Posted by Jesse Shayne on September 23, 2016 at 11:23 AM
Forces marshal to oppose non-partisan elections
Sen. Mike Rounds and the South Dakota Chamber of Commerce and Industry are joining a coalition to oppose a constitutional amendment that, if approved, would establish non-partisan primary elections in South Dakota.
The chamber, one of the state’s heavyweight political organizations, joins a coalition that already includes the Farm Bureau and the South Dakota Association of Cooperatives. Rounds, meanwhile, joins Gov. Dennis Daugaard, Sen. John Thune and Rep. Kristi Noem – all Republicans – in opposition to Amendment V.
On the other side, AARP South Dakota and the League of Women Voters of South Dakota have endorsed Amendment V.
The forces lining up on either side of the issue point to its significance. If voters approve the amendment to the state constitution, it would be arguably one of the most sweeping changes in the history of South Dakota’s political system.
If enacted, elections in South Dakota would be non-partisan. That is, candidates for elected offices would appear on the same ballot without their political party designation. In primary elections, the top two vote getters regardless of party affiliation would qualify for the general election ballot for federal, statewide and state Senate races. In state House races, the top four winners in primary elections would face off in the general election.
The amendment wouldn’t apply to presidential and vice presidential elections.
Supporters say it would open primary elections to 115,000 registered voters who are not registered as Republicans or Democrats. Currently, independents are not permitted to vote in Republican primaries, and because Republicans are the dominant party, many offices are decided in primary elections because there is not Democratic opposition in the general election.
Supporters also blame partisan politics for creating gridlock in government at the federal level.
But opponents say that removing party labels deprives voters of basic information about the candidates running for office.
“It’s really hard to argue that Democracy is better served by hiding information from voters,” said Will Mortenson, the chairman of South Dakotans Against V.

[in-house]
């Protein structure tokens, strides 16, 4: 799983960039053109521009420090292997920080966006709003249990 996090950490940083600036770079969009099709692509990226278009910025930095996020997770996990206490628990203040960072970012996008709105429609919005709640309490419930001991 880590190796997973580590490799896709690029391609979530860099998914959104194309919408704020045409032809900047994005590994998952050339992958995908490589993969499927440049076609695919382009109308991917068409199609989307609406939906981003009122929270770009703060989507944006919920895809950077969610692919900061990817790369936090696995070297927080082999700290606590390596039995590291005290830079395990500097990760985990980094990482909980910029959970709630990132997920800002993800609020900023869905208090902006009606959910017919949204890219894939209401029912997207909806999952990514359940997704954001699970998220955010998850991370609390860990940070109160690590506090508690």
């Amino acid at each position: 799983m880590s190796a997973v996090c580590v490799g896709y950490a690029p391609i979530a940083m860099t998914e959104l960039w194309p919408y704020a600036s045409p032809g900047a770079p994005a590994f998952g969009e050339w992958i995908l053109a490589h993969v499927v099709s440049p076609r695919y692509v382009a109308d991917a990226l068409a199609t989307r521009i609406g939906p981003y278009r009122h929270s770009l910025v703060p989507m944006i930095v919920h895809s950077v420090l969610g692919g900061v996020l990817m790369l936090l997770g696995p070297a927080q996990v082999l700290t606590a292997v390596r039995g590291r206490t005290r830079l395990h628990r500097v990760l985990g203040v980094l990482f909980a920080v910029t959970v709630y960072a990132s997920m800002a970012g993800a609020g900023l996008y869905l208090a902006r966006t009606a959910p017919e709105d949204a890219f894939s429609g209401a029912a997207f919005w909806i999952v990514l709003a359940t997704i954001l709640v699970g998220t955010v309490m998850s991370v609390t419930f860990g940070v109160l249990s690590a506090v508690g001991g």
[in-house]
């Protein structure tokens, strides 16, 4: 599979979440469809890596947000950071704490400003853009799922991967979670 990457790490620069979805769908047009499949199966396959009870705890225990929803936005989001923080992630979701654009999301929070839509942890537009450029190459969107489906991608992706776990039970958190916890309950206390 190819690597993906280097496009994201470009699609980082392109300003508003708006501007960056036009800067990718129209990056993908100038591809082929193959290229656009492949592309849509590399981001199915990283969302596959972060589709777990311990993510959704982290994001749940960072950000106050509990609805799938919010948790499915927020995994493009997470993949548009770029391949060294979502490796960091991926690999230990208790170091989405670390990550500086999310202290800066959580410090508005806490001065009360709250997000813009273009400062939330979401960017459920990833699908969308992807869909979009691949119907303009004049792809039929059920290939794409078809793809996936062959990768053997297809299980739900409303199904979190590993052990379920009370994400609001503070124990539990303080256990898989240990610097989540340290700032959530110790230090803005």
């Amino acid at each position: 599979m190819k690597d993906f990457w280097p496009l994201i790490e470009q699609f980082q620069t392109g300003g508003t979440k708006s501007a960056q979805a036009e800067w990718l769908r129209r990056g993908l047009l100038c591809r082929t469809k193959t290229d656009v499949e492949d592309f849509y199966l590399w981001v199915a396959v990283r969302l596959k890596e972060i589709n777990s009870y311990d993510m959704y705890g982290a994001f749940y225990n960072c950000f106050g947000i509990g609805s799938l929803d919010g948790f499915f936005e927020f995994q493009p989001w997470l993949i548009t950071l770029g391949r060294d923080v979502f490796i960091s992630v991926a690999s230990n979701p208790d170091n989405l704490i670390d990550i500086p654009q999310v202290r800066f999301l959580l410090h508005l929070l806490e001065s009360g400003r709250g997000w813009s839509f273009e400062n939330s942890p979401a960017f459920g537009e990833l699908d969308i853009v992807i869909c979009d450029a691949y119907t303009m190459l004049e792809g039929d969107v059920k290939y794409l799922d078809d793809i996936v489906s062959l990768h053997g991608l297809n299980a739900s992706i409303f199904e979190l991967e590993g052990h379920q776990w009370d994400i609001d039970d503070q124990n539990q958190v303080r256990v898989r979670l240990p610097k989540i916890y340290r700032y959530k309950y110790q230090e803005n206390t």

David Owen, the president of the South Dakota Chamber of Commerce and Industry, said his board listened to presentations from both opponents and proponents before deciding to oppose Amendment V. Ultimately, he said his board decided that party affiliations were important for voters.
“We think that not having access to the affiliations makes the whole election process murkier than it should be,” Owen said.
But Rick Knobe, a former mayor of Sioux Falls and the chair of Vote Yes on Amendment V, said in a statement that it was disappointing the chamber put partisan politics ahead of the state’s business climate.
“The only people opposing Amendment V are the political establishment and its partners, like the state chamber board,” Knobe said.
Nancy Hallenbeck, the president of the Sioux Falls League of Women Voters, said supporters of Amendment V include Republicans, Democrats and independents. Passage of the amendment, she added, would ensure that all voters can participate in the process.
If the amendment passes, Hallenbeck predicted that many general elections would feature Republicans running against each other. Moderate candidates who appeal to independents and other moderates would have a better chance of getting elected. The current process, she said, ensures that a small number of ideologically driven voters nominate extreme candidates who go on to win in the general election.
“I feel like we’ve lost the center lately,” Hallenbeck said.